Books
  • Furious Lullaby (Crab Orchard Series in Poetry)
    Furious Lullaby (Crab Orchard Series in Poetry)
  • Names Above Houses (Crab Orchard Series in Poetry)
    Names Above Houses (Crab Orchard Series in Poetry)
  • A Face to Meet the Faces: An Anthology of Contemporary Persona Poetry
    A Face to Meet the Faces: An Anthology of Contemporary Persona Poetry

  • Requiem for the Orchard (Akron Series in Poetry)
    Requiem for the Orchard (Akron Series in Poetry)

Anthologies

Oliver's work can also be found in the following anthologies.

  • Tilting the Continent: Southeast Asian American Writing
    Tilting the Continent: Southeast Asian American Writing
  • Asian American Poetry: The Next Generation
    Asian American Poetry: The Next Generation
  • Language for a New Century: Contemporary Poetry from the Middle East, Asia, and Beyond
    Language for a New Century: Contemporary Poetry from the Middle East, Asia, and Beyond
  • From the Fishouse: An Anthology of Poems that Sing, Rhyme, Resound, Syncopate, Alliterate, and Just Plain Sound Great
    From the Fishouse: An Anthology of Poems that Sing, Rhyme, Resound, Syncopate, Alliterate, and Just Plain Sound Great
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Grats to two sisters and a bro.  

Congratulations to Ate M. Evelina Galang for winning the AWP Award Series in the Novel.



Also congrats to Aimee Nezhukumatathil and Patrick Rosal for the honor of being finalists in the 7th annual Asian American Literary Awards.


It's here! It's here!

At last! The Moroccan rug Meredith and I purchased in Fez arrived today, courtesy of the United States Postal Service. There was a lot of hucksterism when we were there in May, so we were a bit concerned that the rug wouldn't arrive.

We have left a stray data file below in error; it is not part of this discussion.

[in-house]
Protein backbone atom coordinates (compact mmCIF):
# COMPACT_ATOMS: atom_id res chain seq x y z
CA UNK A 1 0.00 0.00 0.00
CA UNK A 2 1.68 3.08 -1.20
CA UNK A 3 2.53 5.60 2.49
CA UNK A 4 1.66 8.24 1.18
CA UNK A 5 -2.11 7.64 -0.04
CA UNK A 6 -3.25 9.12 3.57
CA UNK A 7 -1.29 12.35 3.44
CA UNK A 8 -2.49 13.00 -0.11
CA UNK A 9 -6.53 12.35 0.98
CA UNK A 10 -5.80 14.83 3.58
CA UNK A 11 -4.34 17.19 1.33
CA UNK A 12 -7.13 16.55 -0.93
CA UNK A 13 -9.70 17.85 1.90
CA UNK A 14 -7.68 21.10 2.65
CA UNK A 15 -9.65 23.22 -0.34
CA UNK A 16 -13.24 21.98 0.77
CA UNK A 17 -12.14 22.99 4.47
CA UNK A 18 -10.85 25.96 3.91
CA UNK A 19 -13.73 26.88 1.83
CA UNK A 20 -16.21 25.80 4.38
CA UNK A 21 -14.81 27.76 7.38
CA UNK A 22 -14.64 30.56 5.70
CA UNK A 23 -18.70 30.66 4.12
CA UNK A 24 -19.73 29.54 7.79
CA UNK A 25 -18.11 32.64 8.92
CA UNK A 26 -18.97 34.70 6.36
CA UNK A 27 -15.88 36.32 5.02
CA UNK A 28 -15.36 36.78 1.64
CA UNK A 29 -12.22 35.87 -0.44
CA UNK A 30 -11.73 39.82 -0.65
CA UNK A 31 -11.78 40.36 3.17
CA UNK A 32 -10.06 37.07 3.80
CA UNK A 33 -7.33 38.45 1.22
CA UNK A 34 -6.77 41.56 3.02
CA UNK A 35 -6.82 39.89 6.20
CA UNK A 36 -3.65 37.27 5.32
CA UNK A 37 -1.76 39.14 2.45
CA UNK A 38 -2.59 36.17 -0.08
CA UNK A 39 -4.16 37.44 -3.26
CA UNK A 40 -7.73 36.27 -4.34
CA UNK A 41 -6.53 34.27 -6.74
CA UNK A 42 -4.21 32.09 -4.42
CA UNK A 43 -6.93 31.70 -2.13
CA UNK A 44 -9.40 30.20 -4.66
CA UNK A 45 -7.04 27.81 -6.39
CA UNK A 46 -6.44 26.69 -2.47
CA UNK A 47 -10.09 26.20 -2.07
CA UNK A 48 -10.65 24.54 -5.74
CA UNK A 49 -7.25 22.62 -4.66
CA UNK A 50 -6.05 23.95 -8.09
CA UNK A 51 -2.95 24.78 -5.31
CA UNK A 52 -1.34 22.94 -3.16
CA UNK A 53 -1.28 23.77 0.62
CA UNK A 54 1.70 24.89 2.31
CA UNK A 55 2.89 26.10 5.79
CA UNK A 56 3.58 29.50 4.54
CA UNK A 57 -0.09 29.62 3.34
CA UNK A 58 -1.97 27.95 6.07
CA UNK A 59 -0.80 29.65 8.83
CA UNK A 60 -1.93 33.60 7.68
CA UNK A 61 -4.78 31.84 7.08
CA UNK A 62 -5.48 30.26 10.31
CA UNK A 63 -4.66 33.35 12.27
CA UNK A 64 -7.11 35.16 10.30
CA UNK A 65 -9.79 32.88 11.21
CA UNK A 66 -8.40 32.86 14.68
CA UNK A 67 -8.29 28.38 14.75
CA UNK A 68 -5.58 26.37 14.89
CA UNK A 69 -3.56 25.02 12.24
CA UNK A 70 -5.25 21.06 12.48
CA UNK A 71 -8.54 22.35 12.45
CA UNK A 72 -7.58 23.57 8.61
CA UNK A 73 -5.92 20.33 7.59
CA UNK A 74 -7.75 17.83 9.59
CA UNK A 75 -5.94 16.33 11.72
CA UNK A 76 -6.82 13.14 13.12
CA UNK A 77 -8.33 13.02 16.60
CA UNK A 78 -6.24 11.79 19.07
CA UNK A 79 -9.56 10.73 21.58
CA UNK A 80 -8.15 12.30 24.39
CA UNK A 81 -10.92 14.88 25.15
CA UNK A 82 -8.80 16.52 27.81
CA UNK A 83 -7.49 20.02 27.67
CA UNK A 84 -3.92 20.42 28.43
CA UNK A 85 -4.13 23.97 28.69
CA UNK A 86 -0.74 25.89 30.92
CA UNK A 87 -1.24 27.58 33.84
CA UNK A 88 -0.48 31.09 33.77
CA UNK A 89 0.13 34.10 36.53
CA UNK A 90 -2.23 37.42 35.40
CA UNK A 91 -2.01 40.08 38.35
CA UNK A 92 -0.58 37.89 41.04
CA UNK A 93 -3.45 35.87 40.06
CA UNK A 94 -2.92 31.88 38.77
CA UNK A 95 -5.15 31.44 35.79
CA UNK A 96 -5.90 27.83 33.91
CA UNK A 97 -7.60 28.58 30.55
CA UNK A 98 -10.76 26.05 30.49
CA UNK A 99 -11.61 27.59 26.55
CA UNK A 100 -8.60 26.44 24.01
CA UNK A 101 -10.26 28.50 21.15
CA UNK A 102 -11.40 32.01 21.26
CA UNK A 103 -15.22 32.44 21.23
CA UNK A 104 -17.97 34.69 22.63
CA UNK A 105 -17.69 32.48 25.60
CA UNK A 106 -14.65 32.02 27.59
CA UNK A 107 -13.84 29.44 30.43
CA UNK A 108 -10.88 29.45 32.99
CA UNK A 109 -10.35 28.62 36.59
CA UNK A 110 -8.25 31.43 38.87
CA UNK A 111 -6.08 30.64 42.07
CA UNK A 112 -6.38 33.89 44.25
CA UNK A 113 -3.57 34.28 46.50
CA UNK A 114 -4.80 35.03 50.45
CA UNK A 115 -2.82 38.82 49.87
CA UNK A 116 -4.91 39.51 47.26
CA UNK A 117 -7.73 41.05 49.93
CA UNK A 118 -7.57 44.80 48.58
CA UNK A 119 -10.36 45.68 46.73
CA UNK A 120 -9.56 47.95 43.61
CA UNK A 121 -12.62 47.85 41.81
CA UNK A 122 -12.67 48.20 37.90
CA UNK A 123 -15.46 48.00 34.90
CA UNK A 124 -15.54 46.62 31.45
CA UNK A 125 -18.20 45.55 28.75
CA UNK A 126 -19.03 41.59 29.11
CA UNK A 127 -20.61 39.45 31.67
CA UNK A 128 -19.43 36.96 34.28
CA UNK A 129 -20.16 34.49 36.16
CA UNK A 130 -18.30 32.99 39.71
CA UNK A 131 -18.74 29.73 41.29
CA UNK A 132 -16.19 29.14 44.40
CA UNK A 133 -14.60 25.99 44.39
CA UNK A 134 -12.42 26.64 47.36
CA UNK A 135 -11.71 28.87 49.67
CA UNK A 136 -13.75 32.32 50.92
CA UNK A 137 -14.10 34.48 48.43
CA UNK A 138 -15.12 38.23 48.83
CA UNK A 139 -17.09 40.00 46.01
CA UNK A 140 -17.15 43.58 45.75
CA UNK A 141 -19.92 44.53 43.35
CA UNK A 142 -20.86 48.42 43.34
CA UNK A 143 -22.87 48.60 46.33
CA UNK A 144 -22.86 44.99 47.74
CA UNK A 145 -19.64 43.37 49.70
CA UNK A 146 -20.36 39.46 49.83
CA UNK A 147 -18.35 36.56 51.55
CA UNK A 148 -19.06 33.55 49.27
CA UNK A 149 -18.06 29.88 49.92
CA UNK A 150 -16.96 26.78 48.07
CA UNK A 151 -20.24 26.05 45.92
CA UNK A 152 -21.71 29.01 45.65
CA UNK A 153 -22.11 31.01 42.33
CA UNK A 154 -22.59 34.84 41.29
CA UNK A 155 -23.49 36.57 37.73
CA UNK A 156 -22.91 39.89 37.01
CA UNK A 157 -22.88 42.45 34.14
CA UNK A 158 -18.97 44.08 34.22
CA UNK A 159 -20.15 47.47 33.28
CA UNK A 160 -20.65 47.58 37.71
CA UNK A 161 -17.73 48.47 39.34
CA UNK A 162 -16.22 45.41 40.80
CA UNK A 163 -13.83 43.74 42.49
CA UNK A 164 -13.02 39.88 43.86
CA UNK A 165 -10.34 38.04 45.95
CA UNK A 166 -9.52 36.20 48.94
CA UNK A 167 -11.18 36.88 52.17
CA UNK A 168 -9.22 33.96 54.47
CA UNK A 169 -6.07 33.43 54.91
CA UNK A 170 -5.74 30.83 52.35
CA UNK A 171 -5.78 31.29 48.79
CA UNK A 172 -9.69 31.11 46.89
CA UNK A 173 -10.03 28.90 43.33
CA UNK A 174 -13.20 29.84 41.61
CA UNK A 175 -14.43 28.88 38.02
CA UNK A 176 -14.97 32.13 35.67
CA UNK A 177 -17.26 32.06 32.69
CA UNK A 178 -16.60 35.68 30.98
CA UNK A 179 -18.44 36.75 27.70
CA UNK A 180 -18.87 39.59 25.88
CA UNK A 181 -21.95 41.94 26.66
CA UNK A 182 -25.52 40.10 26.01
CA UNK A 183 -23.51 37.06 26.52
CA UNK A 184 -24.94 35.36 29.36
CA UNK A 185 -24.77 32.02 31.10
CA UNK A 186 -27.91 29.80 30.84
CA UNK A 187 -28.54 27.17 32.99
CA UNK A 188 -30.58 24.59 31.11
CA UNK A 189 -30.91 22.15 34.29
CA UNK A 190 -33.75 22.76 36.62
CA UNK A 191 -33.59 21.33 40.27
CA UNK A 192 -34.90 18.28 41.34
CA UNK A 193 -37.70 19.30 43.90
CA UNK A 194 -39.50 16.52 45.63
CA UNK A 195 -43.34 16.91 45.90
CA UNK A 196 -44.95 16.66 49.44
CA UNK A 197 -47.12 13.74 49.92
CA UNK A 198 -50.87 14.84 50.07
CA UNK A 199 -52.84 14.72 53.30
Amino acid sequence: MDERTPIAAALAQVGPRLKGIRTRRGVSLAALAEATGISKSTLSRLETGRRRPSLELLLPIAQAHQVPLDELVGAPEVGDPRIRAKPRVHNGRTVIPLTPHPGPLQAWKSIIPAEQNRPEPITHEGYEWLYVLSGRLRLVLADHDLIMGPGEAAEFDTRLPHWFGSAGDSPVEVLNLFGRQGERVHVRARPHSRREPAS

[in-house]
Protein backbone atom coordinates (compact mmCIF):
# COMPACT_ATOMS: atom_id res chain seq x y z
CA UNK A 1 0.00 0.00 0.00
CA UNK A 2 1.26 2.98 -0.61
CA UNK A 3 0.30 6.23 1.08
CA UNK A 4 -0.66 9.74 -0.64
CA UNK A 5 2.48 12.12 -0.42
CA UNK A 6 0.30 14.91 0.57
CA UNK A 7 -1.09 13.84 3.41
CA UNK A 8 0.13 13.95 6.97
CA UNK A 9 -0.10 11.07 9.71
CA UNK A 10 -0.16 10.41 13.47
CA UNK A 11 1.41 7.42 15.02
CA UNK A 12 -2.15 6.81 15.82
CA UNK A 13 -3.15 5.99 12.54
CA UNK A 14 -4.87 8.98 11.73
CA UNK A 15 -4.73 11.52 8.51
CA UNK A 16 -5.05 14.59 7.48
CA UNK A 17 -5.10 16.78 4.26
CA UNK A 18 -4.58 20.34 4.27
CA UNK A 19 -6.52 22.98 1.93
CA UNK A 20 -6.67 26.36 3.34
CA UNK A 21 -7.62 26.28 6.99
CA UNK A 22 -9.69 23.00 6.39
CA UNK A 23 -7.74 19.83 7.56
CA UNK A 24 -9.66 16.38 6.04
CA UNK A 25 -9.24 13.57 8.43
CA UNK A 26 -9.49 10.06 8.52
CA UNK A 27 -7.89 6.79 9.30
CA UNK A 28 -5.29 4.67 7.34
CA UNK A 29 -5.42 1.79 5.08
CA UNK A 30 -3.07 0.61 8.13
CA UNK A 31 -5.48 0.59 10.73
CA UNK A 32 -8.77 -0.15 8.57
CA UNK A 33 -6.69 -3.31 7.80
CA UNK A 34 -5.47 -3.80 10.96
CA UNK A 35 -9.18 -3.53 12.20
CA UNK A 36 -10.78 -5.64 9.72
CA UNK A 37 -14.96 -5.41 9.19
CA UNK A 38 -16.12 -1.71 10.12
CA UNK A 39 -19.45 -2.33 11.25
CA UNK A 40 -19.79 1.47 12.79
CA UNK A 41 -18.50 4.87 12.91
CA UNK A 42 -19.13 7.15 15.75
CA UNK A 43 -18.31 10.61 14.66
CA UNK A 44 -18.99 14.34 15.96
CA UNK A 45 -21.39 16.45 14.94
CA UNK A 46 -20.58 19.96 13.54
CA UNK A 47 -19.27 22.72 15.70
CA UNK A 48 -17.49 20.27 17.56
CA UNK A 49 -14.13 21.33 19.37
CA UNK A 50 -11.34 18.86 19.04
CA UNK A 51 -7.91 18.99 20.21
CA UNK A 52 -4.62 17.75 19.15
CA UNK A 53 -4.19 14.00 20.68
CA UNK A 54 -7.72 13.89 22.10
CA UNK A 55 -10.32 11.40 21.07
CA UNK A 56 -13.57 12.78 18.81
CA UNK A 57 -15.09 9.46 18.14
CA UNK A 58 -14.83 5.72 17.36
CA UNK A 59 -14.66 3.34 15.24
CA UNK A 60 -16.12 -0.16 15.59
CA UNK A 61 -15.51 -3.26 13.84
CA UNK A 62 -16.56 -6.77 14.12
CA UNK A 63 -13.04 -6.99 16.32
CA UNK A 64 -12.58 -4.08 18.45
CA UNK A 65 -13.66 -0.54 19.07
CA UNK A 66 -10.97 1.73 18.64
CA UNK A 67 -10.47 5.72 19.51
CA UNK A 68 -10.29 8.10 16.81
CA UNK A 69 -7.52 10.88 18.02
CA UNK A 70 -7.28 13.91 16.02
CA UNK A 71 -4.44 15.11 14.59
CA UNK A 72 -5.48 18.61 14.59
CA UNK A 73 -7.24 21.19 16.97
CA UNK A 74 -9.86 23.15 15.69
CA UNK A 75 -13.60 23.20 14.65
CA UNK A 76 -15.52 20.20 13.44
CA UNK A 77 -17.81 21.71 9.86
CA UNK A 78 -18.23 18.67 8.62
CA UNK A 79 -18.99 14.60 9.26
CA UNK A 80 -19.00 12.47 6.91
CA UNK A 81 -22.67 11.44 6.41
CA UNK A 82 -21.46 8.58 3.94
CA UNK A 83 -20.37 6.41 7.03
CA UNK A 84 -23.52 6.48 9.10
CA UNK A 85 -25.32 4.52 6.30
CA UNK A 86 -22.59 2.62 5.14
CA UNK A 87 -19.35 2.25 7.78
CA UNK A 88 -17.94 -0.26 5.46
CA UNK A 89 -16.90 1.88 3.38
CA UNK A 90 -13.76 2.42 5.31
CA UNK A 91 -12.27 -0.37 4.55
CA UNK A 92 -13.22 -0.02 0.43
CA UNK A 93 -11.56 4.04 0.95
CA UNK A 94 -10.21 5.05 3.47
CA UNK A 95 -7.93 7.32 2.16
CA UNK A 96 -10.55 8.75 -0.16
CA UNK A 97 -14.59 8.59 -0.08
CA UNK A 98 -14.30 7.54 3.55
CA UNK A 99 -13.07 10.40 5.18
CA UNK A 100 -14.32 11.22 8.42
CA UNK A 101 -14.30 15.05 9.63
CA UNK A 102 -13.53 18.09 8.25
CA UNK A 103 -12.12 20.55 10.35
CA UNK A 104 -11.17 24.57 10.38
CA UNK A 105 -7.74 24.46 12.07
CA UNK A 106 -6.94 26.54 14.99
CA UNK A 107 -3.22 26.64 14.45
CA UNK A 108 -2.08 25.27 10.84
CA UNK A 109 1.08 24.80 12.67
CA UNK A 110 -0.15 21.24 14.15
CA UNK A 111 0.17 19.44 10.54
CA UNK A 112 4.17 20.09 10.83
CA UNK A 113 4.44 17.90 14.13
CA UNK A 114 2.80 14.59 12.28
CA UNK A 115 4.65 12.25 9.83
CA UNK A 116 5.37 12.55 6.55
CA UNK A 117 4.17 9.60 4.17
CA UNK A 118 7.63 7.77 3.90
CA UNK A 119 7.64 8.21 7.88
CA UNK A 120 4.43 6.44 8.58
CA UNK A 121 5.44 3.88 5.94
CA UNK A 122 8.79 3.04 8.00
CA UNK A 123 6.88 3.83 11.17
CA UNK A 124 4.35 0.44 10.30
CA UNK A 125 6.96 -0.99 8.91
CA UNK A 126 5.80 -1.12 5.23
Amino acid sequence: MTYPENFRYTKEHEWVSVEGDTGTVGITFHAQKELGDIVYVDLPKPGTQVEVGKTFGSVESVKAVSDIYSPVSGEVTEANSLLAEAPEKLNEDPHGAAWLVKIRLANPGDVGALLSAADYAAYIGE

Anyway, it's a beautiful piece! Let me try to figure out how to post pictures and I'll show you one.

School days, school days.

I'm still not ready to start the semester. I've got my course materials ready and all that, but I'm not emotionally prepared to hop into the classroom just yet. If only there was another month of summer. What I really should be doing is trying to write, you know? Instead, I've been sucked in to watching the Olympics. I've actually been watching it on Canadian television. They broadcasters on that network had a very interesting perspective on the US Men's basketball team. During the win, one of the commentators suggested lamented a lot of the antics by the Americans on the court. Certainly, it's a perception that's following US citizens in other facets of international interactions.



Anyway, got my contributor copies of North American Review. Barbara Jane's got a poem it. It's VERY cool.



I'll probably go see Supersize Me with Mere tonight. Though what I really want to see is Hero, with Jet Li.

Some fat to chew on . . .

Victoria Chang wrote a response to the managing editor of Fence regarding a poem by Alicia Ostricker. I'm not going to summarize the statements, since I've kindly posted a link with both Victoria's and Eduardo's thorough discussion of the drama.



Anyway, this brings up a very interesting discussion about writers/artists of color and the use of stereotypical images. Ultimately the trouble with language is that there is so much history invested in a particular position's ability to speak. Representations of "Otherness" no matter how artistically or aesthetically accurate are inevitably problematic when generated by a person/group who is gazing.